It’s simple but powerful, and its guaranteed 99.9% monthly uptime conveniently matches our SLA. Although its ability to host sites is useful, it’s limited for us somewhat as we also serve API traffic from atlas.metabroadcast.com.
buckets as a backend
So instead of pointing atlas.metabroadcast.com directly at the S3 bucket, we’ll instead point to Nginx, which will decide whether the request is for the Atlas homepage or intended for the API, or something else entirely.
Nginx will simply proxy the request to the S3 bucket. Or at least, it should be simple. Unfortunately, there are quite a few places out there documenting the wrong way to do this. And I don’t mean less-than-ideal-wrong; fully not-working-at-all-wrong. Which caused quite a bit of frustration for a while.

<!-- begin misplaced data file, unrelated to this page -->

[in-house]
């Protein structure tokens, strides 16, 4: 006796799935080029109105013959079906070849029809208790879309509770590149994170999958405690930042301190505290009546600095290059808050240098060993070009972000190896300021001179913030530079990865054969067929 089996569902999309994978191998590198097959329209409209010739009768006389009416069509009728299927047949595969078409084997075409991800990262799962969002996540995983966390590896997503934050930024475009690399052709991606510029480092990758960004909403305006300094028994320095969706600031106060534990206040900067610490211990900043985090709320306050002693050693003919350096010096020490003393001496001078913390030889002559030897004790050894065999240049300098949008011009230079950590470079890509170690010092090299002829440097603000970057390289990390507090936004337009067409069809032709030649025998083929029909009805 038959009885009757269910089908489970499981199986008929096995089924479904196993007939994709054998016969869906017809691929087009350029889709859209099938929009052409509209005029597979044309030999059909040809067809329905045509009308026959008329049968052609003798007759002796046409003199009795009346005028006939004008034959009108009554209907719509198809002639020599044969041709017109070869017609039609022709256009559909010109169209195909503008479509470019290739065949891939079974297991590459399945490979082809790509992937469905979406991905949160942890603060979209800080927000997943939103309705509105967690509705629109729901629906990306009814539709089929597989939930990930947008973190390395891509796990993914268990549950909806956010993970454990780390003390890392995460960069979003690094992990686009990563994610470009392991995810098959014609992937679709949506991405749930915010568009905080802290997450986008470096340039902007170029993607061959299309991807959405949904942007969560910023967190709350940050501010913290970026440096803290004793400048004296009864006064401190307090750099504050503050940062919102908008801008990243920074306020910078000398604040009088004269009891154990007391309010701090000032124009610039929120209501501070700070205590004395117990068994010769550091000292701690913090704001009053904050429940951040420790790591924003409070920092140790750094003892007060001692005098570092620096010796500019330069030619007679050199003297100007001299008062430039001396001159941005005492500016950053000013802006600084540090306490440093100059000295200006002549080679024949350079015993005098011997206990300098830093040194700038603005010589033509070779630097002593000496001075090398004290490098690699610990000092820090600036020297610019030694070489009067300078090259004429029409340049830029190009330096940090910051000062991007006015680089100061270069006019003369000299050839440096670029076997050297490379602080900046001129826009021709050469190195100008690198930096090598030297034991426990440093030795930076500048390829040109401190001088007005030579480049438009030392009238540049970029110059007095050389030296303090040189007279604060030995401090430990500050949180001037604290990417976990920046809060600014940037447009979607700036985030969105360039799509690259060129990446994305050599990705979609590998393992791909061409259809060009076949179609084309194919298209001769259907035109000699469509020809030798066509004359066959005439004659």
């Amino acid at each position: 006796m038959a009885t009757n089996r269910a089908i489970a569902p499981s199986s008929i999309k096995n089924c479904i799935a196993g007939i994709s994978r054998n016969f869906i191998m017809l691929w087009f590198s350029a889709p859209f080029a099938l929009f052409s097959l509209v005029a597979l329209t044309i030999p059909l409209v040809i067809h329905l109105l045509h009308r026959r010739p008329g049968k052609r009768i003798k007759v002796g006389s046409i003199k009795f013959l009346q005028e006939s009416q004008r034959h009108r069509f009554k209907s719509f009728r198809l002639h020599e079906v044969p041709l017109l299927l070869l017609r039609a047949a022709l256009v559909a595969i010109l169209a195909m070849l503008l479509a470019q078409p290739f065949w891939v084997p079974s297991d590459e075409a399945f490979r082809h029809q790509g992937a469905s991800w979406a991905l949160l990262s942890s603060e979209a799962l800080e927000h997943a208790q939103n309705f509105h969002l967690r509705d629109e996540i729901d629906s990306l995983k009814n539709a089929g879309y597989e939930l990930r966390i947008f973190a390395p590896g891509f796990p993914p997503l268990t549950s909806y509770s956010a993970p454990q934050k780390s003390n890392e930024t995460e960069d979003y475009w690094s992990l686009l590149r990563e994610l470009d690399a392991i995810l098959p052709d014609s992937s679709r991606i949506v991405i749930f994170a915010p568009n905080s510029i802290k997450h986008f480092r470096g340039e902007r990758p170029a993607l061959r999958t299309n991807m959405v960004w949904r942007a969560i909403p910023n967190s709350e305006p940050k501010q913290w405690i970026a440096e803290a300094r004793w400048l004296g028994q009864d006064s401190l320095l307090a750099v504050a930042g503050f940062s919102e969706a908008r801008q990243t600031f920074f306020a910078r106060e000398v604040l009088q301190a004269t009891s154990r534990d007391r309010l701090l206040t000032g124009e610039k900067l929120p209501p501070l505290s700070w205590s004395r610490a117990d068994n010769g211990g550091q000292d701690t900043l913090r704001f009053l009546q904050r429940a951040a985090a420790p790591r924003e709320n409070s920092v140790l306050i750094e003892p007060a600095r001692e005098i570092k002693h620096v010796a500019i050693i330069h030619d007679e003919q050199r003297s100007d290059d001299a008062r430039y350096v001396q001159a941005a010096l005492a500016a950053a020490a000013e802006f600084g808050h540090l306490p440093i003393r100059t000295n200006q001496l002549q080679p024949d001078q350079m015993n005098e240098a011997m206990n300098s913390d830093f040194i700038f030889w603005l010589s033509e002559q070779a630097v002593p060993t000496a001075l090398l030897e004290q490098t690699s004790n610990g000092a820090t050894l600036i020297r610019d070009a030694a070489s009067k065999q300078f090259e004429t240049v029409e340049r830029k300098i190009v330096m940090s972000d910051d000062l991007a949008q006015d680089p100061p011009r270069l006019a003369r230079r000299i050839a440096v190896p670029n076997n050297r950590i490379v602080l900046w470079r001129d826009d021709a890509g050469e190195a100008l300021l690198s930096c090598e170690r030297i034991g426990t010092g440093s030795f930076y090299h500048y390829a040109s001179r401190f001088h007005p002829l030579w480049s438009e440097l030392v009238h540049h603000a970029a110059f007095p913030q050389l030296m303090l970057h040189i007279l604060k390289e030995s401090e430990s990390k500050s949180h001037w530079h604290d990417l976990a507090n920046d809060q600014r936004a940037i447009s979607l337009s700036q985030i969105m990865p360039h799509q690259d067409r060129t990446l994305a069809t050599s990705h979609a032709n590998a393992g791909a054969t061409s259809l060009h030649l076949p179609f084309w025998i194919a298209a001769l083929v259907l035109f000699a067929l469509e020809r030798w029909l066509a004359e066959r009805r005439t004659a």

So here’s how we’ve done it. The Nginx config above will proxy any publicly-available S3 assets, and if it’s the last location in the Nginx server, means that we can use it as a catchall.
We hide a few Amazon (amz) headers, but most importantly we update the Host header to match the format of the bucket endpoint. This is the bit S3 uses to know which bucket’s contents should be returned, and without which we would just see errors.
In the end, some of the magic that makes S3 work so well is what made it less than obvious what was required for the proxy rules. And a bunch of differing, and incorrect, guides on how to get it to work didn’t really help. Hopefully someone else will stumble across this post and find it useful!
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